The story I chose today is A Day In A Woman's Life by Sheila Kaye-Smith. One of the benefits of this little short story scheme is discovering new authors from earlier times. This woman was very famous, and maybe still is in some circles, but I had never heard of her. There is a Sheila Kaye-Smith Society which was formed twenty years ago "to stimulate and widen interest in her work." She co-authored a book on Jane Austen. Her books and stories are set in her home area of Sussex, England. A little sidenote I found online is that members of the band I enjoy, Keane, used to live in the same town as she did. As I searched the internet, I saw articles and stories in Time and Harper's. In fact, this story first appeared in Harper's in January, 1923. How do these writers get lost? How do we bring them back to the attention of today's readers? If I ran a library or owned a bookstore, this would be my campaign. I would be always on the search for writers who aren't read anymore.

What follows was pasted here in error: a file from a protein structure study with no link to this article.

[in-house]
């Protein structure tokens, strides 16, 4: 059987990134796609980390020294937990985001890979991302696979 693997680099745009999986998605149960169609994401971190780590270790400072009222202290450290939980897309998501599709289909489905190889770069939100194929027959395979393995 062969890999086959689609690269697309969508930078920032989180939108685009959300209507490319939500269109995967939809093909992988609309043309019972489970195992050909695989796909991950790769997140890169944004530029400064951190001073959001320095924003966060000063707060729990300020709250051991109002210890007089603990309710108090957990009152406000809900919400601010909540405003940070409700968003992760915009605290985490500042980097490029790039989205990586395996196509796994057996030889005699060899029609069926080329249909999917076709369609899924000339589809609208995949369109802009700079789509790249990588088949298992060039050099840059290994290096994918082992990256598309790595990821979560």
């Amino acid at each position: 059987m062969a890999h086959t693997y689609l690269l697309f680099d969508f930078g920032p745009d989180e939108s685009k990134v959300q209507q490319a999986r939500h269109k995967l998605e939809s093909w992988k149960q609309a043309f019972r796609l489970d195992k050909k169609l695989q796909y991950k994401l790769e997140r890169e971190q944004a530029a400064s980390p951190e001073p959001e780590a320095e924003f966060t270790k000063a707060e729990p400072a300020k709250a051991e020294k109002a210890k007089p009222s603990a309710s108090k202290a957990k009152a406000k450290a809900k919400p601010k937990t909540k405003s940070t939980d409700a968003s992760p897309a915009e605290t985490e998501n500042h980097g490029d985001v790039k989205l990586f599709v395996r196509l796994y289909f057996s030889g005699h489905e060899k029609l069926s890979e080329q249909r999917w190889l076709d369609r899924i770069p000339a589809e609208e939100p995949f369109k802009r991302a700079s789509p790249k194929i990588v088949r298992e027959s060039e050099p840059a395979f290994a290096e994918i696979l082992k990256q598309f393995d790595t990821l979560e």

This story is sixteen pages long, and is in a Modern Library Anthology of Famous British Stories. It is divided into morning, afternoon, and evening. For the most part this story is the inner ruminations of a woman's mind. A boyfriend hasn't been in touch about a scheduled lunchtime meeting. It brings up all the other instances when she has felt mistreated by him. He says he "can't" marry her. She has already forgiven him once for unfaithfulness. She is always making excuses for his neglectful behavior. She decides to drive over to meet him, and on the way makes up her mind (mostly) that she is going to break it off. The woman is annoying in her dependence on his every action, but it didn't really seem dated, because this is much of what we read in modern fiction or see on television or movies or hear in songs: should I stay or should I go? Good story which really takes the reader into the woman's heart and mind.